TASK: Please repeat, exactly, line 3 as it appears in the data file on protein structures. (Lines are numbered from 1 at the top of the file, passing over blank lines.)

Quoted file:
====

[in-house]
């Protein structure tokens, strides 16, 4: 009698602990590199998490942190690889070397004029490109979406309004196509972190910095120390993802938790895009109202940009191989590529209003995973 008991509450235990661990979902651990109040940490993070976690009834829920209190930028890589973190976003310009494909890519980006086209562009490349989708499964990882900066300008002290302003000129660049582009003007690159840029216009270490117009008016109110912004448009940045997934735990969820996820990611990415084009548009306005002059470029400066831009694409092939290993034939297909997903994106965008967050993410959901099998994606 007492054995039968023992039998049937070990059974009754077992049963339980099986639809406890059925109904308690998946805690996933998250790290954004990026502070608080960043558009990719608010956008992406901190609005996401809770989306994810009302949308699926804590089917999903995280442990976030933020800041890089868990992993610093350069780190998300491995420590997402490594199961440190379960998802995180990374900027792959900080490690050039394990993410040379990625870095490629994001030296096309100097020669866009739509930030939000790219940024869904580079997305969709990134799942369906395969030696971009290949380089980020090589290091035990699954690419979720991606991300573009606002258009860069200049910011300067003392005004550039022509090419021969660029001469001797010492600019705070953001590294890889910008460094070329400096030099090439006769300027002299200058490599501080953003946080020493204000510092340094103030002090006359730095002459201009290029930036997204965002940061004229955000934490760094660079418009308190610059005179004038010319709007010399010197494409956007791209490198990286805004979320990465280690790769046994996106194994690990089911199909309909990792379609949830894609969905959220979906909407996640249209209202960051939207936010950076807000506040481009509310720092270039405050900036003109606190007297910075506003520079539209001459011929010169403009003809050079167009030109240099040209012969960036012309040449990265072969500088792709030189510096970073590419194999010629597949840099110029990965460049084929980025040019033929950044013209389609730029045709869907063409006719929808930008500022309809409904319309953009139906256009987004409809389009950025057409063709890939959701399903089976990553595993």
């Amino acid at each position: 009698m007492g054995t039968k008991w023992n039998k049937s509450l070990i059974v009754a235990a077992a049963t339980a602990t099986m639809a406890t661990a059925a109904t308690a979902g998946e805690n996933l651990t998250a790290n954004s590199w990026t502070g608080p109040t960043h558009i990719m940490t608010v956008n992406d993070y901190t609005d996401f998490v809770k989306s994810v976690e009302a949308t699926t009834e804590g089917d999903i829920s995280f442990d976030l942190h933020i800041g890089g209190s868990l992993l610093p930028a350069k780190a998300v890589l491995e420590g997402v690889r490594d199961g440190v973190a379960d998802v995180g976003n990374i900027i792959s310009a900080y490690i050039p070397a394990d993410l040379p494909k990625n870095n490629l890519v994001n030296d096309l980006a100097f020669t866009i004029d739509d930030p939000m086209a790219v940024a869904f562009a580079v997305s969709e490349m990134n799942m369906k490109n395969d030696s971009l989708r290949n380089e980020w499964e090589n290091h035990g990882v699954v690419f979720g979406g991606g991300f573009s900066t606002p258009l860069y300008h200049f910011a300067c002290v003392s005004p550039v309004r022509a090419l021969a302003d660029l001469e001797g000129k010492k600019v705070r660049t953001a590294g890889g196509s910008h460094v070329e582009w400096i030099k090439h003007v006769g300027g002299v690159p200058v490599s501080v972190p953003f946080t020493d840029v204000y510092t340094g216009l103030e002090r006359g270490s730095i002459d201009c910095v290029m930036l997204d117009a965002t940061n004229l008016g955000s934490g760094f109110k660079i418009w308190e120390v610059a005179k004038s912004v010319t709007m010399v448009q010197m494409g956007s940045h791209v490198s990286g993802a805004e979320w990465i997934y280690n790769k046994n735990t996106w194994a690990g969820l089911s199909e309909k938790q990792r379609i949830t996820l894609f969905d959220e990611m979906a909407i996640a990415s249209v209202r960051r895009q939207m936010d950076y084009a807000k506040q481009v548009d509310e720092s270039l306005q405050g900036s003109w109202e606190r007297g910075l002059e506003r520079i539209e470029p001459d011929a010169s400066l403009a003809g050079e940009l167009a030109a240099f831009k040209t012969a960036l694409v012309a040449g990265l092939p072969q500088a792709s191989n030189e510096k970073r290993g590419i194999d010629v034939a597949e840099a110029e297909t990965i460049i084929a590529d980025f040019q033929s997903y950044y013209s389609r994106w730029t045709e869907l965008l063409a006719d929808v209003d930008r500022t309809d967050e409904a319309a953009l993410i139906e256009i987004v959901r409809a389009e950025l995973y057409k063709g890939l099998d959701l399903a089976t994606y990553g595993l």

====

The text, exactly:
């Amino acid at each position: 009698m007492g054995t039968k008991w023992n039998k049937s509450l070990i059974v009754a235990a077992a049963t339980a602990t099986m639809a406890t661990a059925a109904t308690a979902g998946e805690n996933l651990t998250a790290n954004s590199w990026t502070g608080p109040t960043h558009i990719m940490t608010v956008n992406d993070y901190t609005d996401f998490v809770k989306s994810v976690e009302a949308t699926t009834e804590g089917d999903i829920s995280f442990d976030l942190h933020i800041g890089g209190s868990l992993l610093p930028a350069k780190a998300v890589l491995e420590g997402v690889r490594d199961g440190v973190a379960d998802v995180g976003n990374i900027i792959s310009a900080y490690i050039p070397a394990d993410l040379p494909k990625n870095n490629l890519v994001n030296d096309l980006a100097f020669t866009i004029d739509d930030p939000m086209a790219v940024a869904f562009a580079v997305s969709e490349m990134n799942m369906k490109n395969d030696s971009l989708r290949n380089e980020w499964e090589n290091h035990g990882v699954v690419f979720g979406g991606g991300f573009s900066t606002p258009l860069y300008h200049f910011a300067c002290v003392s005004p550039v309004r022509a090419l021969a302003d660029l001469e001797g000129k010492k600019v705070r660049t953001a590294g890889g196509s910008h460094v070329e582009w400096i030099k090439h003007v006769g300027g002299v690159p200058v490599s501080v972190p953003f946080t020493d840029v204000y510092t340094g216009l103030e002090r006359g270490s730095i002459d201009c910095v290029m930036l997204d117009a965002t940061n004229l008016g955000s934490g760094f109110k660079i418009w308190e120390v610059a005179k004038s912004v010319t709007m010399v448009q010197m494409g956007s940045h791209v490198s990286g993802a805004e979320w990465i997934y280690n790769k046994n735990t996106w194994a690990g969820l089911s199909e309909k938790q990792r379609i949830t996820l894609f969905d959220e990611m979906a909407i996640a990415s249209v209202r960051r895009q939207m936010d950076y084009a807000k506040q481009v548009d509310e720092s270039l306005q405050g900036s003109w109202e606190r007297g910075l002059e506003r520079i539209e470029p001459d011929a010169s400066l403009a003809g050079e940009l167009a030109a240099f831009k040209t012969a960036l694409v012309a040449g990265l092939p072969q500088a792709s191989n030189e510096k970073r290993g590419i194999d010629v034939a597949e840099a110029e297909t990965i460049i084929a590529d980025f040019q033929s997903y950044y013209s389609r994106w730029t045709e869907l965008l063409a006719d929808v209003d930008r500022t309809d967050e409904a319309a953009l993410i139906e256009i987004v959901r409809a389009e950025l995973y057409k063709g890939l099998d959701l399903a089976t994606y990553g595993l």